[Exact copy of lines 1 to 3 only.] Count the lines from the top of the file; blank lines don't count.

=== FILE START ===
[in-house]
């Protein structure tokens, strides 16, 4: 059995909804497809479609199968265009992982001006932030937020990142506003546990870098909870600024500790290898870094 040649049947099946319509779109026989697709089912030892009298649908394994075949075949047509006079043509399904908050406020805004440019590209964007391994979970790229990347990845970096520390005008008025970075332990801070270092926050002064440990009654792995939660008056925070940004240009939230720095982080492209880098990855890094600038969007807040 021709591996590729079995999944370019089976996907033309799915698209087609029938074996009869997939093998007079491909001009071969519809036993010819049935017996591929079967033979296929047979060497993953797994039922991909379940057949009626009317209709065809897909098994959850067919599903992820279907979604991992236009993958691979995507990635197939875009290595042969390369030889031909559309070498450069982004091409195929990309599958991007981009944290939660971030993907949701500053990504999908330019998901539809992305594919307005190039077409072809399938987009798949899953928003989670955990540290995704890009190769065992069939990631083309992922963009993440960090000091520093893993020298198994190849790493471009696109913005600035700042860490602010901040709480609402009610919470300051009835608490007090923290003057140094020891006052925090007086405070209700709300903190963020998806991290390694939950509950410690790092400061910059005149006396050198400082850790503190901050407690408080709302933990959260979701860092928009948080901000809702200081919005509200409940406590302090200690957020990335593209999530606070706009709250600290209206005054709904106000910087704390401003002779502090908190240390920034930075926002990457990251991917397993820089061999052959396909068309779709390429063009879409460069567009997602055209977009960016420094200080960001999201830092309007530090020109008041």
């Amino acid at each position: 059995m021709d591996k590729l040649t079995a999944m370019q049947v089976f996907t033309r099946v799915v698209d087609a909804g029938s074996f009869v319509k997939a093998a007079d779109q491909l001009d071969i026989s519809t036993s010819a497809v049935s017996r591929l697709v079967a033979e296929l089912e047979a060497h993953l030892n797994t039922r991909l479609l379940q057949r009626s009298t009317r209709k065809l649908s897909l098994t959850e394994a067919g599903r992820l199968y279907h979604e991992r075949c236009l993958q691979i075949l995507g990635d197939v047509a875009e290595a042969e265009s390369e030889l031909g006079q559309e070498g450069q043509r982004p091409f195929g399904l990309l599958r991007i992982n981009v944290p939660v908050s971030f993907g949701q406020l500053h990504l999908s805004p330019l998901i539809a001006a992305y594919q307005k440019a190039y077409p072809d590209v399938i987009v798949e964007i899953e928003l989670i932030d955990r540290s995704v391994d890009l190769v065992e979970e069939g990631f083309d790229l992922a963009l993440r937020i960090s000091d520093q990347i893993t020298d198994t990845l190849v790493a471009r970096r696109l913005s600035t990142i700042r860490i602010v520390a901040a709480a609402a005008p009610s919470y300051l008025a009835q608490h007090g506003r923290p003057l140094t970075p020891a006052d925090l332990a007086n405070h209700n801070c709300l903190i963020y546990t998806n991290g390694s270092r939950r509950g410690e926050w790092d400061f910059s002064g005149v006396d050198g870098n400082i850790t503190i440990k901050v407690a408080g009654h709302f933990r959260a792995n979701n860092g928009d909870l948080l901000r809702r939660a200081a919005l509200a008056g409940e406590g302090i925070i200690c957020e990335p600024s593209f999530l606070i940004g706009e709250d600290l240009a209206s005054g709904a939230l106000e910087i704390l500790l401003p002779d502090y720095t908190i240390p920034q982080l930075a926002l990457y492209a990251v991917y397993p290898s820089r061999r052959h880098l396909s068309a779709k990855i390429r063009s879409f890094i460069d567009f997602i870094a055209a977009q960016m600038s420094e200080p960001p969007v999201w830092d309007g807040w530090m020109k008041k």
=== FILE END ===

[in-house]
């Protein structure tokens, strides 16, 4: 059995909804497809479609199968265009992982001006932030937020990142506003546990870098909870600024500790290898870094 040649049947099946319509779109026989697709089912030892009298649908394994075949075949047509006079043509399904908050406020805004440019590209964007391994979970790229990347990845970096520390005008008025970075332990801070270092926050002064440990009654792995939660008056925070940004240009939230720095982080492209880098990855890094600038969007807040 021709591996590729079995999944370019089976996907033309799915698209087609029938074996009869997939093998007079491909001009071969519809036993010819049935017996591929079967033979296929047979060497993953797994039922991909379940057949009626009317209709065809897909098994959850067919599903992820279907979604991992236009993958691979995507990635197939875009290595042969390369030889031909559309070498450069982004091409195929990309599958991007981009944290939660971030993907949701500053990504999908330019998901539809992305594919307005190039077409072809399938987009798949899953928003989670955990540290995704890009190769065992069939990631083309992922963009993440960090000091520093893993020298198994190849790493471009696109913005600035700042860490602010901040709480609402009610919470300051009835608490007090923290003057140094020891006052925090007086405070209700709300903190963020998806991290390694939950509950410690790092400061910059005149006396050198400082850790503190901050407690408080709302933990959260979701860092928009948080901000809702200081919005509200409940406590302090200690957020990335593209999530606070706009709250600290209206005054709904106000910087704390401003002779502090908190240390920034930075926002990457990251991917397993820089061999052959396909068309779709390429063009879409460069567009997602055209977009960016420094200080960001999201830092309007530090020109008041």
């Amino acid at each position: 059995m021709d591996k590729l040649t079995a999944m370019q049947v089976f996907t033309r099946v799915v698209d087609a909804g029938s074996f009869v319509k997939a093998a007079d779109q491909l001009d071969i026989s519809t036993s010819a497809v049935s017996r591929l697709v079967a033979e296929l089912e047979a060497h993953l030892n797994t039922r991909l479609l379940q057949r009626s009298t009317r209709k065809l649908s897909l098994t959850e394994a067919g599903r992820l199968y279907h979604e991992r075949c236009l993958q691979i075949l995507g990635d197939v047509a875009e290595a042969e265009s390369e030889l031909g006079q559309e070498g450069q043509r982004p091409f195929g399904l990309l599958r991007i992982n981009v944290p939660v908050s971030f993907g949701q406020l500053h990504l999908s805004p330019l998901i539809a001006a992305y594919q307005k440019a190039y077409p072809d590209v399938i987009v798949e964007i899953e928003l989670i932030d955990r540290s995704v391994d890009l190769v065992e979970e069939g990631f083309d790229l992922a963009l993440r937020i960090s000091d520093q990347i893993t020298d198994t990845l190849v790493a471009r970096r696109l913005s600035t990142i700042r860490i602010v520390a901040a709480a609402a005008p009610s919470y300051l008025a009835q608490h007090g506003r923290p003057l140094t970075p020891a006052d925090l332990a007086n405070h209700n801070c709300l903190i963020y546990t998806n991290g390694s270092r939950r509950g410690e926050w790092d400061f910059s002064g005149v006396d050198g870098n400082i850790t503190i440990k901050v407690a408080g009654h709302f933990r959260a792995n979701n860092g928009d909870l948080l901000r809702r939660a200081a919005l509200a008056g409940e406590g302090i925070i200690c957020e990335p600024s593209f999530l606070i940004g706009e709250d600290l240009a209206s005054g709904a939230l106000e910087i704390l500790l401003p002779d502090y720095t908190i240390p920034q982080l930075a926002l990457y492209a990251v991917y397993p290898s820089r061999r052959h880098l396909s068309a779709k990855i390429r063009s879409f890094i460069d567009f997602i870094a055209a977009q960016m600038s420094e200080p960001p969007v999201w830092d309007g807040w530090m020109k008041k």